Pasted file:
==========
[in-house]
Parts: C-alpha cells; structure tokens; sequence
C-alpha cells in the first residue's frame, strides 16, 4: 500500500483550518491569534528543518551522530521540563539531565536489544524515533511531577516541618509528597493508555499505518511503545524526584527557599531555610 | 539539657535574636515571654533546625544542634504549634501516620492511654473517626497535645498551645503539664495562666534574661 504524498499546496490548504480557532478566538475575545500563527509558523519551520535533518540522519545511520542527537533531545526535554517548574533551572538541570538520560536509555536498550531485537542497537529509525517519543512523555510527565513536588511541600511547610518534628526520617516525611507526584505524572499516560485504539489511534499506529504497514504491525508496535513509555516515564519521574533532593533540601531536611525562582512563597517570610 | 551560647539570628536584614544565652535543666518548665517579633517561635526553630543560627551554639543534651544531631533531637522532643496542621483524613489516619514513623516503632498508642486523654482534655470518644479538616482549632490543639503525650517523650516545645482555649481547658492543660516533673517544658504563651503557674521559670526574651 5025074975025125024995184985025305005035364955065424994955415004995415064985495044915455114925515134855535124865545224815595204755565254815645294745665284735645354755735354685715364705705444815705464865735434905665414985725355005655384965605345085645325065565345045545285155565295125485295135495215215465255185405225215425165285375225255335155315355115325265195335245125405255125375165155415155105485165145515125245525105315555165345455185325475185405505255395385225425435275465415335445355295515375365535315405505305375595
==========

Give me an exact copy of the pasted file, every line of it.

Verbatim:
[in-house]
Parts: C-alpha cells; structure tokens; sequence
C-alpha cells in the first residue's frame, strides 16, 4: 500500500483550518491569534528543518551522530521540563539531565536489544524515533511531577516541618509528597493508555499505518511503545524526584527557599531555610 | 539539657535574636515571654533546625544542634504549634501516620492511654473517626497535645498551645503539664495562666534574661 504524498499546496490548504480557532478566538475575545500563527509558523519551520535533518540522519545511520542527537533531545526535554517548574533551572538541570538520560536509555536498550531485537542497537529509525517519543512523555510527565513536588511541600511547610518534628526520617516525611507526584505524572499516560485504539489511534499506529504497514504491525508496535513509555516515564519521574533532593533540601531536611525562582512563597517570610 | 551560647539570628536584614544565652535543666518548665517579633517561635526553630543560627551554639543534651544531631533531637522532643496542621483524613489516619514513623516503632498508642486523654482534655470518644479538616482549632490543639503525650517523650516545645482555649481547658492543660516533673517544658504563651503557674521559670526574651 5025074975025125024995184985025305005035364955065424994955415004995415064985495044915455114925515134855535124865545224815595204755565254815645294745665284735645354755735354685715364705705444815705464865735434905665414985725355005655384965605345085645325065565345045545285155565295125485295135495215215465255185405225215425165285375225255335155315355115325265195335245125405255125375165155415155105485165145515125245525105315555165345455185325475185405505255395385225425435275465415335445355295515375365535315405505305375595